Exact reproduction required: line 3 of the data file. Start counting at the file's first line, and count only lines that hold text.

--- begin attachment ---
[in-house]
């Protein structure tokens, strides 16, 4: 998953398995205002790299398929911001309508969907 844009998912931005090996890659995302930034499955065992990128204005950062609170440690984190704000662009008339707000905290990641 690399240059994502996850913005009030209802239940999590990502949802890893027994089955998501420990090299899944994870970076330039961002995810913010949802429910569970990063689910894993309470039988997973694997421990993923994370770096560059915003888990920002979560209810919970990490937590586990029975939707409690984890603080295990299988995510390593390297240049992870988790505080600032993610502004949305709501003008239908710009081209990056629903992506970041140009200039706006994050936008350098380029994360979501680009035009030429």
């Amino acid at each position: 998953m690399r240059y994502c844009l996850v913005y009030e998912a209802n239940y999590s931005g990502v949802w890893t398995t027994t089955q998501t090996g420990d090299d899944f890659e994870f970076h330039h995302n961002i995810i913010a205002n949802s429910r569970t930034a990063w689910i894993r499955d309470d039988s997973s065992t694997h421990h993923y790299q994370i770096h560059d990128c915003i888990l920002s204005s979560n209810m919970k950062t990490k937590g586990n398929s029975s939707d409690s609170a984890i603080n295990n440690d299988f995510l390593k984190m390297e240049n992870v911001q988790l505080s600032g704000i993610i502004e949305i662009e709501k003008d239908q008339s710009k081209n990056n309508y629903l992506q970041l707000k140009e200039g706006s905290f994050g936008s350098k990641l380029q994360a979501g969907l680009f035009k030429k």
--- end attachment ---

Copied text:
């Amino acid at each position: 998953m690399r240059y994502c844009l996850v913005y009030e998912a209802n239940y999590s931005g990502v949802w890893t398995t027994t089955q998501t090996g420990d090299d899944f890659e994870f970076h330039h995302n961002i995810i913010a205002n949802s429910r569970t930034a990063w689910i894993r499955d309470d039988s997973s065992t694997h421990h993923y790299q994370i770096h560059d990128c915003i888990l920002s204005s979560n209810m919970k950062t990490k937590g586990n398929s029975s939707d409690s609170a984890i603080n295990n440690d299988f995510l390593k984190m390297e240049n992870v911001q988790l505080s600032g704000i993610i502004e949305i662009e709501k003008d239908q008339s710009k081209n990056n309508y629903l992506q970041l707000k140009e200039g706006s905290f994050g936008s350098k990641l380029q994360a979501g969907l680009f035009k030429k």